Mennonites reside in clusters, do not use modern sewage systems and consume water from non-municipal sources. The purpose of this study is to assess risk of Escherichia coli exposure via consumption of non-municipal waters in Mennonite versus non-Mennonite rural households.
Results were reviewed for non-municipal water samples collected by the local health department from Mennonite and non-Mennonite lifestyle households from 1998 through 2012. Water contamination was examined with the help of two study variables: water quality (potable, polluted) and gastrointestinal (GI) health risk (none, low, high). These variables were analyzed for association with lifestyle (Mennonite, non-Mennonite) and season (fall, winter, spring, summer) of sample collection. Data were split into two periods to adjust for the ceiling effect of laboratory instrument.
From the entire cohort, 82 % samples were polluted and 46 % samples contained E. coli, which is consistent with high GI health risk. In recent years (2009 through 2012), the presence of total coliforms was higher in non-Mennonites (39 %, P = 0.018) and presence of E. coli was higher in Mennonites (P = 0.012). Most polluted samples were collected during summer (45 %, P = 0.019) and had high GI health risk (51 %, P = 0.008) as compared to other seasons.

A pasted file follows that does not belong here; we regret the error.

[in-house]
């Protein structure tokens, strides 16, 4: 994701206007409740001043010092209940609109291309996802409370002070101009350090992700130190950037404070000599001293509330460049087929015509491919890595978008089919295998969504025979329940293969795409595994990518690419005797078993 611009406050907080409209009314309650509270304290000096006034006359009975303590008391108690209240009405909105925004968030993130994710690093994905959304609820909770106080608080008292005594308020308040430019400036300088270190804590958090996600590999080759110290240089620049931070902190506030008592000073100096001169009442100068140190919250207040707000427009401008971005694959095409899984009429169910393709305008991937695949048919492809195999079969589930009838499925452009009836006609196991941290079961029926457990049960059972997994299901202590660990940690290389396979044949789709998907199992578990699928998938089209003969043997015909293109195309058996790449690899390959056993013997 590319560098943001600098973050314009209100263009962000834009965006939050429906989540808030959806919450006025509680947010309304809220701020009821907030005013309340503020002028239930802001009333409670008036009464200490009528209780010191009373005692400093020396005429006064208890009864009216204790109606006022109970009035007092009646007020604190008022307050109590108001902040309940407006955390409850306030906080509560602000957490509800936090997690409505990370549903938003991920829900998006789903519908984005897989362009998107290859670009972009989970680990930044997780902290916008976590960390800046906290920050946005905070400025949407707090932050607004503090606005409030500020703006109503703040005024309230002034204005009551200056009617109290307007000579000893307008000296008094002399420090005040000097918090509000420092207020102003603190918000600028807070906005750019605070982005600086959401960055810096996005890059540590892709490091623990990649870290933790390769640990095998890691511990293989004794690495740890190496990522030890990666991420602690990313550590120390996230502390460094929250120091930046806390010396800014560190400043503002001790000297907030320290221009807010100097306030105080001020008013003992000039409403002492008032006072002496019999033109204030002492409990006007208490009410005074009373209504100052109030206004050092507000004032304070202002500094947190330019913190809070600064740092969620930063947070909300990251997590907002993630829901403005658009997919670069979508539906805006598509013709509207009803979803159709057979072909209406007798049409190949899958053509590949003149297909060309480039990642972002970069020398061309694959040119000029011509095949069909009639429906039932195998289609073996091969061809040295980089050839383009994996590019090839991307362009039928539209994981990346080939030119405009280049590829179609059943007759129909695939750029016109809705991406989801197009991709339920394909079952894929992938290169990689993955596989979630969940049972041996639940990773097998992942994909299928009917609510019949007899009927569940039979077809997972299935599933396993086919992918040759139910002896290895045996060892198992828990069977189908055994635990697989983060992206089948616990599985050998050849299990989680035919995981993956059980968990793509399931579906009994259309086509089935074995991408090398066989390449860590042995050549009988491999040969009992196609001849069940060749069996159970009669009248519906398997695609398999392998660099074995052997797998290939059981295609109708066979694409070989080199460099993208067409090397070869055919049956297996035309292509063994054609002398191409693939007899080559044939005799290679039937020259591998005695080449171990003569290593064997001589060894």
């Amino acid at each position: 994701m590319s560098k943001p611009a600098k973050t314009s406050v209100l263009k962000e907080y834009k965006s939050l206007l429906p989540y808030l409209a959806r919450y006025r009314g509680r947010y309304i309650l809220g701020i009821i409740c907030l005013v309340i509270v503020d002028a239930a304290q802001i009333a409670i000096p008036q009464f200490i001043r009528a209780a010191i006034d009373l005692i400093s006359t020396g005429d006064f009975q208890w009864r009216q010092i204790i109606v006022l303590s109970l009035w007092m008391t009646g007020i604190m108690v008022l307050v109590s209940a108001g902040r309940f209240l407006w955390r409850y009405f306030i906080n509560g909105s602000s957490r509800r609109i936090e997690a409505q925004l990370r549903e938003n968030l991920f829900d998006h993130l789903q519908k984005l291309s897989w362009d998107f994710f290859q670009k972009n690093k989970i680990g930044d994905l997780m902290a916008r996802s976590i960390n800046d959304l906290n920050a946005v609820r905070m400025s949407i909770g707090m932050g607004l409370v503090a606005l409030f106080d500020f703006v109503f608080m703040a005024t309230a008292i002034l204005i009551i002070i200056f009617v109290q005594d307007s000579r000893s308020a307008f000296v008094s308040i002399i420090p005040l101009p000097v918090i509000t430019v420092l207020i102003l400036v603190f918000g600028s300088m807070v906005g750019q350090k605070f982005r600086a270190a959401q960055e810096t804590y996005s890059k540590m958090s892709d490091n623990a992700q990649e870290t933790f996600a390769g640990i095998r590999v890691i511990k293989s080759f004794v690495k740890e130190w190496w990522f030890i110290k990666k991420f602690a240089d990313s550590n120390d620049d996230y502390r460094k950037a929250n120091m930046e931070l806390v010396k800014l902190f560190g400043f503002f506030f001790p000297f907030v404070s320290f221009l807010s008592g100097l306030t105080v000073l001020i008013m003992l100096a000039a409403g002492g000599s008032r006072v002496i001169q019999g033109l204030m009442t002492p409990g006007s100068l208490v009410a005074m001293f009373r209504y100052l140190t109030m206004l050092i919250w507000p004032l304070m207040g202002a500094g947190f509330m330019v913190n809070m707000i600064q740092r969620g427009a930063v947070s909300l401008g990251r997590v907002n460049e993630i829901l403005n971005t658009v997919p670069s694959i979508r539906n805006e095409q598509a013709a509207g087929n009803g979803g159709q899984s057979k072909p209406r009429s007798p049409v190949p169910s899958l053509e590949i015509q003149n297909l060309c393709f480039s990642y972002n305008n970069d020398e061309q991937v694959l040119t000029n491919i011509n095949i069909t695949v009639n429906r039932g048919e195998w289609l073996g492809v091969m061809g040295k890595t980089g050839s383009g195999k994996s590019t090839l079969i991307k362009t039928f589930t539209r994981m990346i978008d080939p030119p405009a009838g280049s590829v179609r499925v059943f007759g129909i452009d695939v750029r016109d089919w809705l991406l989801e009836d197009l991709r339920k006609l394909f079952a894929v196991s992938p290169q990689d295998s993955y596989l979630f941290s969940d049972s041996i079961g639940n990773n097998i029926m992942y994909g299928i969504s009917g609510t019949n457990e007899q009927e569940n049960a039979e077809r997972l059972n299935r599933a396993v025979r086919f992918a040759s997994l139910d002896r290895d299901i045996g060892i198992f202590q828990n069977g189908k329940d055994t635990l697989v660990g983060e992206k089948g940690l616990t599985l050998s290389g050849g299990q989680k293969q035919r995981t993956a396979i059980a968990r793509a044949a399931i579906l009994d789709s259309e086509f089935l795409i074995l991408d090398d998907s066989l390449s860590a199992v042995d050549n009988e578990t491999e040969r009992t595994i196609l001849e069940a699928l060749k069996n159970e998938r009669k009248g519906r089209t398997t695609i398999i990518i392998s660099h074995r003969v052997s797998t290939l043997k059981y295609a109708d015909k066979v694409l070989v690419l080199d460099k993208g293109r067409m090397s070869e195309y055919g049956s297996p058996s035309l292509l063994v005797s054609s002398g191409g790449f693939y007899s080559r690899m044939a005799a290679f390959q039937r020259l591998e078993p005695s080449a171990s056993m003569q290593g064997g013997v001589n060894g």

Majority of non-municipal waters in this region are polluted, consuming those poses a high GI health risk and contamination is prevalent in all households consuming these waters. An association of E. coli exposure with the Mennonite lifestyle was limited to recent years. Seasons with high heat index and increased surface runoffs were the riskiest to consume non-municipal waters.
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